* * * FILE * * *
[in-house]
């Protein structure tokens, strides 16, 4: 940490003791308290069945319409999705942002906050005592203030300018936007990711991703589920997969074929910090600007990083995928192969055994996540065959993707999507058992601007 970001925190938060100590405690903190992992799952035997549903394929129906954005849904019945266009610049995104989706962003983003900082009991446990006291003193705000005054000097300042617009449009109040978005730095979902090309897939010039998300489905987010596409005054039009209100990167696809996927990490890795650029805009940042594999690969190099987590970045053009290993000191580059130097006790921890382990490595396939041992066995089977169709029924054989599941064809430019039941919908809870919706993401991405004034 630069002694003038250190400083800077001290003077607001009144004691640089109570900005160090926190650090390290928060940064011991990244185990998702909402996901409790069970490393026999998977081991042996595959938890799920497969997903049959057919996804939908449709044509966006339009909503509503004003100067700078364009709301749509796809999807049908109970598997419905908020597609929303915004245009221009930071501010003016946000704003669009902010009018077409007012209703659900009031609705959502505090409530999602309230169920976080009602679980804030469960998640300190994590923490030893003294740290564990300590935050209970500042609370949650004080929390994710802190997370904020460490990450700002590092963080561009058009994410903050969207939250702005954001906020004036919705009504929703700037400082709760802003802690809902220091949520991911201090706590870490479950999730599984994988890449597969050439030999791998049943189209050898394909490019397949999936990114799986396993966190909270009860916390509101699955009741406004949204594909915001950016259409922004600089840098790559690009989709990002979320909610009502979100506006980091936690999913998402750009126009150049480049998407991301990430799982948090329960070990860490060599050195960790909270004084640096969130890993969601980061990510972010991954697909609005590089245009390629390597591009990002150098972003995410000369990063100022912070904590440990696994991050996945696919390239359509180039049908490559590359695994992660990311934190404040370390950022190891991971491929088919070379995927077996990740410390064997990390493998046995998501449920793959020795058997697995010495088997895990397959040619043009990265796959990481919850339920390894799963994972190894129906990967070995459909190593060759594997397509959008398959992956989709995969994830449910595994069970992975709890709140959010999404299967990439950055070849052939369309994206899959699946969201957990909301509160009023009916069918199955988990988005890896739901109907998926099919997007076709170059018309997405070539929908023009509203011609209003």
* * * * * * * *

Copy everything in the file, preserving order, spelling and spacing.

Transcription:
[in-house]
């Protein structure tokens, strides 16, 4: 940490003791308290069945319409999705942002906050005592203030300018936007990711991703589920997969074929910090600007990083995928192969055994996540065959993707999507058992601007 970001925190938060100590405690903190992992799952035997549903394929129906954005849904019945266009610049995104989706962003983003900082009991446990006291003193705000005054000097300042617009449009109040978005730095979902090309897939010039998300489905987010596409005054039009209100990167696809996927990490890795650029805009940042594999690969190099987590970045053009290993000191580059130097006790921890382990490595396939041992066995089977169709029924054989599941064809430019039941919908809870919706993401991405004034 630069002694003038250190400083800077001290003077607001009144004691640089109570900005160090926190650090390290928060940064011991990244185990998702909402996901409790069970490393026999998977081991042996595959938890799920497969997903049959057919996804939908449709044509966006339009909503509503004003100067700078364009709301749509796809999807049908109970598997419905908020597609929303915004245009221009930071501010003016946000704003669009902010009018077409007012209703659900009031609705959502505090409530999602309230169920976080009602679980804030469960998640300190994590923490030893003294740290564990300590935050209970500042609370949650004080929390994710802190997370904020460490990450700002590092963080561009058009994410903050969207939250702005954001906020004036919705009504929703700037400082709760802003802690809902220091949520991911201090706590870490479950999730599984994988890449597969050439030999791998049943189209050898394909490019397949999936990114799986396993966190909270009860916390509101699955009741406004949204594909915001950016259409922004600089840098790559690009989709990002979320909610009502979100506006980091936690999913998402750009126009150049480049998407991301990430799982948090329960070990860490060599050195960790909270004084640096969130890993969601980061990510972010991954697909609005590089245009390629390597591009990002150098972003995410000369990063100022912070904590440990696994991050996945696919390239359509180039049908490559590359695994992660990311934190404040370390950022190891991971491929088919070379995927077996990740410390064997990390493998046995998501449920793959020795058997697995010495088997895990397959040619043009990265796959990481919850339920390894799963994972190894129906990967070995459909190593060759594997397509959008398959992956989709995969994830449910595994069970992975709890709140959010999404299967990439950055070849052939369309994206899959699946969201957990909301509160009023009916069918199955988990988005890896739901109907998926099919997007076709170059018309997405070539929908023009509203011609209003």